Heroes and Villains, something that every story needs, and yet, a thing that can be harder than it seems. Before you spend too much time writing your characters I would strongly encourage you to take a step back and ask yourself about theming. What theme are you going for with this story? What age-range is the audience? How realistic do you want it? All of these questions will help you determine your approach to character development.
There are several approaches to heroes and villains which I’ll discuss in a moment, but before I dive into different ways that you could do it, I want to talk about how not to do it. Whatever approach you use for your story, there is one cardinal rule about heroes and villains: Do Not make the hero or villain exactly like the readers. This is to say, they shouldn’t just be “an everyday Joe”. They should not be average, and they should not be boring. Average people fail at things sometimes. They aren’t remarkable or amazing, and people don’t care. People don’t want to root for average. The same with villains. How scary is a villain who gets caught the first time the police show up at his house? Not very scary. How scary is a villain who’s just ignorant or grossly incompetent? Not very. Granted, writing is an art and there are exceptions to everything. I can even think of a few exceptions to this advice here – but they are very specific exceptions that likely aren’t going to be what the vast majority of people will be doing. Even if you do break this “rule”, it shouldn’t be something that you do all of the time.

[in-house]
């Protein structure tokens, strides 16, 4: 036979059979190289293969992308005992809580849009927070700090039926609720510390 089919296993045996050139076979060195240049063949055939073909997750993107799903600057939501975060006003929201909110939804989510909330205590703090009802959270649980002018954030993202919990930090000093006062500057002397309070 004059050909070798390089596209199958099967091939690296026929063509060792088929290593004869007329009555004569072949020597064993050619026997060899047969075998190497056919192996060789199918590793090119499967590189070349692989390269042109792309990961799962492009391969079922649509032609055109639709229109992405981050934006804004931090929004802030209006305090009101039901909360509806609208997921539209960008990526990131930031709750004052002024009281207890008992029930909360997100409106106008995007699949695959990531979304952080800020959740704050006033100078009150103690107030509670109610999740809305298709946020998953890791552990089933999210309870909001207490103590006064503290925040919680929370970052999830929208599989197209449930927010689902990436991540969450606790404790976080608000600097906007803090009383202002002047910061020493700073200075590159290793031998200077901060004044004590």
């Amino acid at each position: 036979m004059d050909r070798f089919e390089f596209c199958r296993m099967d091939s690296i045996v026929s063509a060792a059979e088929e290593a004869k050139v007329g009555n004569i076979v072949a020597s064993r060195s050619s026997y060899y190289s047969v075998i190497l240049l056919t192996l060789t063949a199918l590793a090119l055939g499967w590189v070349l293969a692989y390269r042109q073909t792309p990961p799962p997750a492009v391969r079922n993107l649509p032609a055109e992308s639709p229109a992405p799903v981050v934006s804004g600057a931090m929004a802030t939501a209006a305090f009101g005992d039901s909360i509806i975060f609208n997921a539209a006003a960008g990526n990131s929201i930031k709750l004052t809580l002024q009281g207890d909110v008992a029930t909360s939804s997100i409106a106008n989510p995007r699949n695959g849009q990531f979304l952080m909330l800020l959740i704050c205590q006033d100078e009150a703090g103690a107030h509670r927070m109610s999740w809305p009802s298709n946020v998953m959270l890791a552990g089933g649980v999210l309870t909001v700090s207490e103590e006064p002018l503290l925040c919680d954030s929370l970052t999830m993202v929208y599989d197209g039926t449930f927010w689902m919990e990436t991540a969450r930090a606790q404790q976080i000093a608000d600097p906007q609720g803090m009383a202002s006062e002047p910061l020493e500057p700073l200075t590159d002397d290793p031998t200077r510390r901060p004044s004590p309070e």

So, let’s start with an easy one: Archetypal Characters. These are the “classic” character types based on tropes or templates. There’s the Good guys (Superman, most Jedi Knights), and the Bad guys (The Joker, Darth Vader (original trilogy)), The Smart Guy (McGuyver, Iron Man), the Rich Guy (Batman, Iron Man), etc. Archetypal characters have their uses. They are essentially the embodiment of an idea. They are really great at communicating those concepts in simple ways: good vs evil, for example. You find these characters a lot in comic books and cartoons. They are probably the best type of character for stories aimed at younger audiences. They can work for other genres and age-ranges too, but it all depends on context and delivery.
Next, we’ve got the classic Underdog hero. This is the hero who starts out ignorant, or weak, or a pushover. Through the course of the tale they grow and evolve and they turn into someone that the readers wish they were. This character resonates with a lot of readers because they see themselves as someone the underdog starts out as, and they see themselves as someone they want to be by the end of the story.
The Anti-Hero is another popular character type at the moment. This character doesn’t start out as a hero. In many cases they are villains or are borderline villainous. They’re rude, uncouth, mean, and typically self-centered to start with. But, throughout the course of the story they begin to believe in something other than themselves. They believe in other people. They develop a small sense of altruism. These are powerful characters when they are well written because they represent hope; hope that people can change for the better and that the world can be a better place.